By Dan Walters The Sacramento Bee
Published: Sunday, Nov. 14, 2010 – 12:00 am | Page 3A

Consider this factoid of California political history: In the last 70 years, just one governor finished his term of office and handed it off to someone of the same party.

Voters’ habit of switching parties in gubernatorial elections has created a cycle. While governors must work with the Legislature to achieve their policy goals, they can unilaterally veto bills and appropriations.

Thus, while liberal interest groups can usually achieve their aims in a reliably Democratic Legislature, they are often thwarted by a Republican governor’s vetoes, creating a pent-up agenda that bursts forth when a Democratic governor is installed.

We saw that when Jerry Brown followed Ronald Reagan in 1975. He signed landmark legislation granting collective bargaining rights to farmworker and public employee unions, decriminalizing marijuana, legalizing consensual homosexual acts, and imposing strict controls on coastal land development, to mention only a few examples.

We saw it again in 1999, when Brown’s former chief of staff, Gray Davis, succeeded Pete Wilson as governor and repaid public employee unions for helping him win.

Arnold Schwarzenegger has not been a particularly conservative Republican, especially on environmental issues, but has wielded his veto prodigiously on legislation the business community has opposed.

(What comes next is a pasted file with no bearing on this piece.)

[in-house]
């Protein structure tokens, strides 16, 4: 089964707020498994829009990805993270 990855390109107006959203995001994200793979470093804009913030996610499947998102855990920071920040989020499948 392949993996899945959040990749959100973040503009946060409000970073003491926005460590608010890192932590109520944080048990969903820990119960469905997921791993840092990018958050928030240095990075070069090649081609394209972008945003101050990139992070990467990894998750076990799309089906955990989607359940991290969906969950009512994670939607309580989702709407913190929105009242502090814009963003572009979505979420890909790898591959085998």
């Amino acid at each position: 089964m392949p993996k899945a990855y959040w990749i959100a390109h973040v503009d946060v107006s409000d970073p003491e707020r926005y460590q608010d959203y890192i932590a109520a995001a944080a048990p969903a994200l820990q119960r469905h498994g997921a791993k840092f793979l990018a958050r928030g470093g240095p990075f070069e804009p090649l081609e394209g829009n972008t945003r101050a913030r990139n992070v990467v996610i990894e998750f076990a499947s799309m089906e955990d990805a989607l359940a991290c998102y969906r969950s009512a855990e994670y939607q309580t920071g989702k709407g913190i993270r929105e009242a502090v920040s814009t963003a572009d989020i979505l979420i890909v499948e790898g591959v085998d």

His vetoes have frustrated unions, personal injury lawyers, consumer advocates and even environmentalists on occasion, and they have a huge agenda awaiting Brown’s second stint as governor.

However, Brown is not easily pigeonholed. He’s likely to support more environmental laws, especially those tied to global warming, but has criticized regulation that discourages investment and is seemingly wary of expanding lawsuit liability. Brown, after all, signed the 1975 legislation that lawyers love to hate, limiting pain-and-suffering damages in medical malpractice cases to just $250,000.

A big test will be the system of compensating workers for job-related illnesses and injuries.

Brown tried – and failed – to reform workers’ compensation himself 30-plus years ago, then signed a multibillion-dollar boost in benefits, over objections of employers, as one of his last gubernatorial acts in 1982.

To read entire story, click here.